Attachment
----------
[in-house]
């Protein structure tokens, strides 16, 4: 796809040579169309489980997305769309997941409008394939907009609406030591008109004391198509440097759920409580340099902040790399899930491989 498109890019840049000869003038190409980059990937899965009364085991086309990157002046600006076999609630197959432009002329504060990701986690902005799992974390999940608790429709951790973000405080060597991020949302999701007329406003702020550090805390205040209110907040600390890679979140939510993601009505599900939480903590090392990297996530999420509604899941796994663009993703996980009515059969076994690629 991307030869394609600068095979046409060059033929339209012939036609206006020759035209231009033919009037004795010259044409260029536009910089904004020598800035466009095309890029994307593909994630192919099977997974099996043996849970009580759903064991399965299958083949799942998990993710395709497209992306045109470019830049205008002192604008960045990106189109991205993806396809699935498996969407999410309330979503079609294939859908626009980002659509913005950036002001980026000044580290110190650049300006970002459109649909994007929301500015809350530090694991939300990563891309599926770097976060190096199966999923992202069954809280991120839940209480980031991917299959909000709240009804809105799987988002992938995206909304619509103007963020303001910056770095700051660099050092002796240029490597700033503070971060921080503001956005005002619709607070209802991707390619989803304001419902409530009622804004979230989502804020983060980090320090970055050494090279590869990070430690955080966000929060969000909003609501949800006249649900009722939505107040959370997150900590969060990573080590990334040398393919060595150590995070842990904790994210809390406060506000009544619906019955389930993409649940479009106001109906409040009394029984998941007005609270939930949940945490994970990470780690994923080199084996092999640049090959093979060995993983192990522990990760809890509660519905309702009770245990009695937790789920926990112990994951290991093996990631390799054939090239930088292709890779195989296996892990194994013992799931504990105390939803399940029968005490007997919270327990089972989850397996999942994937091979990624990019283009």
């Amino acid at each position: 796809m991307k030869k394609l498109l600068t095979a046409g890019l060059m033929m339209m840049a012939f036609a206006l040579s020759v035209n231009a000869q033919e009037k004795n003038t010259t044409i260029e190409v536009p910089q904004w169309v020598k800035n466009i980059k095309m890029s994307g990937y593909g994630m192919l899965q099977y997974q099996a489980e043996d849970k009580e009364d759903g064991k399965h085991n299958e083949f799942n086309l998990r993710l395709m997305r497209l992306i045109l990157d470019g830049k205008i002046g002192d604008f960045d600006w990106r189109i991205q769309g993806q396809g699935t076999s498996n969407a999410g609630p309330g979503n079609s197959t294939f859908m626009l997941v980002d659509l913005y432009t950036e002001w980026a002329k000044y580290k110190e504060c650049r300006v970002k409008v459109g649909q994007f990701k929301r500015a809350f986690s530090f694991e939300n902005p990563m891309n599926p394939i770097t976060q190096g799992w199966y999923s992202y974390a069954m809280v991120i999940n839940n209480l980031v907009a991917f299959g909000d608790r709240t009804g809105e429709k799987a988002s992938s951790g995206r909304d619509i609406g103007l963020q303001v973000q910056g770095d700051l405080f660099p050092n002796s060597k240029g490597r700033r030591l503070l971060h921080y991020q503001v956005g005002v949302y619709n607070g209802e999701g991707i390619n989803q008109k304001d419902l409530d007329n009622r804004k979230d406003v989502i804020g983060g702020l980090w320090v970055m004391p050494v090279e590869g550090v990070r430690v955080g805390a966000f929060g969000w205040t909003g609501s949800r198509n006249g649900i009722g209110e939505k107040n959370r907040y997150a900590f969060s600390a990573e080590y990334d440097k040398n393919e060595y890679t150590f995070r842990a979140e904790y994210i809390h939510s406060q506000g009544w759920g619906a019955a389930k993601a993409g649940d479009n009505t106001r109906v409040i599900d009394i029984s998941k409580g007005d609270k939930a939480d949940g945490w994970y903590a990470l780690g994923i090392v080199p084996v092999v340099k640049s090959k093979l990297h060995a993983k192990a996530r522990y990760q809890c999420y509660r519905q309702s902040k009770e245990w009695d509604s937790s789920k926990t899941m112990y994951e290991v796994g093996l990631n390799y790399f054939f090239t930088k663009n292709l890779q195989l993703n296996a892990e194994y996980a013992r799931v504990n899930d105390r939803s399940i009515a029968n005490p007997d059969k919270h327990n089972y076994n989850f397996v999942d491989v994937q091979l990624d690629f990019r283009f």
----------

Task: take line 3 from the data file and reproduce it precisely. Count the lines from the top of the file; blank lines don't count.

């Amino acid at each position: 796809m991307k030869k394609l498109l600068t095979a046409g890019l060059m033929m339209m840049a012939f036609a206006l040579s020759v035209n231009a000869q033919e009037k004795n003038t010259t044409i260029e190409v536009p910089q904004w169309v020598k800035n466009i980059k095309m890029s994307g990937y593909g994630m192919l899965q099977y997974q099996a489980e043996d849970k009580e009364d759903g064991k399965h085991n299958e083949f799942n086309l998990r993710l395709m997305r497209l992306i045109l990157d470019g830049k205008i002046g002192d604008f960045d600006w990106r189109i991205q769309g993806q396809g699935t076999s498996n969407a999410g609630p309330g979503n079609s197959t294939f859908m626009l997941v980002d659509l913005y432009t950036e002001w980026a002329k000044y580290k110190e504060c650049r300006v970002k409008v459109g649909q994007f990701k929301r500015a809350f986690s530090f694991e939300n902005p990563m891309n599926p394939i770097t976060q190096g799992w199966y999923s992202y974390a069954m809280v991120i999940n839940n209480l980031v907009a991917f299959g909000d608790r709240t009804g809105e429709k799987a988002s992938s951790g995206r909304d619509i609406g103007l963020q303001v973000q910056g770095d700051l405080f660099p050092n002796s060597k240029g490597r700033r030591l503070l971060h921080y991020q503001v956005g005002v949302y619709n607070g209802e999701g991707i390619n989803q008109k304001d419902l409530d007329n009622r804004k979230d406003v989502i804020g983060g702020l980090w320090v970055m004391p050494v090279e590869g550090v990070r430690v955080g805390a966000f929060g969000w205040t909003g609501s949800r198509n006249g649900i009722g209110e939505k107040n959370r907040y997150a900590f969060s600390a990573e080590y990334d440097k040398n393919e060595y890679t150590f995070r842990a979140e904790y994210i809390h939510s406060q506000g009544w759920g619906a019955a389930k993601a993409g649940d479009n009505t106001r109906v409040i599900d009394i029984s998941k409580g007005d609270k939930a939480d949940g945490w994970y903590a990470l780690g994923i090392v080199p084996v092999v340099k640049s090959k093979l990297h060995a993983k192990a996530r522990y990760q809890c999420y509660r519905q309702s902040k009770e245990w009695d509604s937790s789920k926990t899941m112990y994951e290991v796994g093996l990631n390799y790399f054939f090239t930088k663009n292709l890779q195989l993703n296996a892990e194994y996980a013992r799931v504990n899930d105390r939803s399940i009515a029968n005490p007997d059969k919270h327990n089972y076994n989850f397996v999942d491989v994937q091979l990624d690629f990019r283009f």